How to use Linux instances on EC2 with Active Directory

AWS Linux AD Linux instances running on Amazon EC2 can now be joined to Simple AD directories from the AWS Directory Service.

This enables users to log in to all of their EC2 instances with a single set of domain credentials (no key pair needed) and set access controls, allowing domain admins to control which users can access particular instances.

Simple AD is a managed directory powered by a Samba 4, Active Directory Compatible Server. It supports commonly used features such as user accounts, group memberships, domain-joining Amazon EC2 instances running Linux and Microsoft Windows, as well as Kerberos based single sign-on (SSO), and Group Policies.

This makes it very easy for companies to be able to manage Amazon EC2 instances in the Amazon Web Services cloud.

Amazon have more details on their blog.

Hardening RedHat (CentOS) Linux for use on Cloud

If you next to deploy Linux on Cloud you should consider hardening the Linux instance prior to any deployment. Below are guidelines we have pulled together with regards to hardening a RedHat or CentOS instance.

Hardening Redhat linux guidelines

enable selinux

Ensure that /etc/selinux/config includes the following lines:
SELINUX=enforcing
SELINUXTYPE=targeted

Run the following on commandline to allow httpd to create outbound network connections
setsebool httpd_can_network_connect=1

check using
sestatus
To enable/disable
echo 1 >/selinux/enforce

disable the services

chkconfig anacron off
chkconfig autofs off
chkconfig avahi-daemon off
chkconfig gpm off
chkconfig haldaemon off
chkconfig mcstrans off
chkconfig mdmonitor off
chkconfig messagebus off
chkconfig readahead_early
chkconfig readahead_early off
chkconfig readahead_later off
chkconfig xfs off

Disable SUID and SGID Binaries

chmod -s /bin/ping6
chmod -s /usr/bin/chfn
chmod -s /usr/bin/chsh
chmod -s /usr/bin/chage
chmod -s /usr/bin/wall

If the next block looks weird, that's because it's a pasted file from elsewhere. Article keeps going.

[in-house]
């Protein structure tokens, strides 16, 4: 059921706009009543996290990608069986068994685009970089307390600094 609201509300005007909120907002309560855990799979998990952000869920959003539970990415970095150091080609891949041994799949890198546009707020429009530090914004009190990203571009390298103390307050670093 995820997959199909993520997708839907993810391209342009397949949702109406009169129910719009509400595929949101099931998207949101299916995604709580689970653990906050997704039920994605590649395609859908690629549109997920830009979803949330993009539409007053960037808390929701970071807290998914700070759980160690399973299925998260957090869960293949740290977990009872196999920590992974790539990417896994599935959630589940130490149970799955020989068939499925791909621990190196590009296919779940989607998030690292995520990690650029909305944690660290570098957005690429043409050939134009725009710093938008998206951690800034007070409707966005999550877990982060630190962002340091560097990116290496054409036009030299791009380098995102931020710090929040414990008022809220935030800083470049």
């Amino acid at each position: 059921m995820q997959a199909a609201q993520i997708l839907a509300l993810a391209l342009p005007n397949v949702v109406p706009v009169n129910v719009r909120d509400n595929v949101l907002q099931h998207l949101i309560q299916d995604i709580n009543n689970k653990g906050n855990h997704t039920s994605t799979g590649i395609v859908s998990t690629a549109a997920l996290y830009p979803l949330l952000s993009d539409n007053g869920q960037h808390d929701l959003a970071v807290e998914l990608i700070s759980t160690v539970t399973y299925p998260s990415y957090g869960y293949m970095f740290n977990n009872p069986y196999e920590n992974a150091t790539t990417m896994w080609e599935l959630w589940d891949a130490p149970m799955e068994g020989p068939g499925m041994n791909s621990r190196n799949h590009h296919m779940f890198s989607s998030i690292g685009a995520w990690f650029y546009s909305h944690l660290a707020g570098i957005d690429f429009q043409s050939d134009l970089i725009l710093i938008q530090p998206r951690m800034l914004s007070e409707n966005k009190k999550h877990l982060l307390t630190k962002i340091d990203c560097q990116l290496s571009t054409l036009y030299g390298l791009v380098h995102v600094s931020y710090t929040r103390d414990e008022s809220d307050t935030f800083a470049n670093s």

chmod -s /usr/bin/rcp
chmod -s /usr/bin/rlogin
chmod -s /usr/bin/rsh
chmod -s /usr/bin/write

Set Kernel parameters

At boot, the system reads and applies a set of kernel parameters from /etc/sysctl.conf. Add the following lines to that file to prevent certain kinds of attacks:

net.ipv4.conf.all.rp_filter=1
net.ipv4.conf.all.accept_source_route=0
net.ipv4.icmp_echo_ignore_broadcasts=1
net.ipv4.icmp_ignore_bogus_error_messages=1
kernel.exec-shield=1
kernel.randomize_va_space=1

Disable IPv6

Unless your policy or network configuration requires it, disable IPv6. To do so, prevent the kernel module from loading by adding the following line to /etc/modprobe.conf:
install ipv6 /bin/true
Next, add or change the following lines in /etc/sysconfig/network:
NETWORKING_IPV6=no
IPV6INIT=no

Nessus PCI Scan

Upgrade openssh to latest version

upgrade bash to latest version

http://www.thecpaneladmin.com/upgrading-openssh-on-centos-5/

Set HTTP headers off

In /etc/httpd/conf/httpd.conf set the following values
ServerTokens Prod
ServerSignature Off
TraceEnable off

In /etc/php.ini set
expose_php = Off

Change MySQL to listens on only localhost

Edit /etc/my.cnf and add following to mysqld section
bind-address = 127.0.0.1

Make sure only port 80 443 21 are open

vi /etc/sysconfig/iptables
and add
ACCEPT tcp anywhere anywhere state NEW tcp dpt:https
ACCEPT tcp — anywhere anywhere state NEW tcp dpt:ftp

Finding disk bottlenecks on Linux

We recently had a client that had some issues with their site slowing down. They thought initially it was due to MySQL locks but this was not the case.  It was clear that the problem was with the disk. Some process was utilizing the disk. When running top we could see that the CPU wait time was 25-30%.

Also running vmstat we could see the wait time was quite high, so the question was which process was causing the issue. Interestingly doing a Google web search brings up almost no coherent posts on finding disk bottlenecks. The solution is good old iostat. That provides the information about the disk read and writes per partition but it does not tell you which process is causing the disk i/o. The later versions of linux kernel provide quite good diagnostic information about the disk i/o but this is not documented in the reasonably popular older posts on the subject of disk thrashing.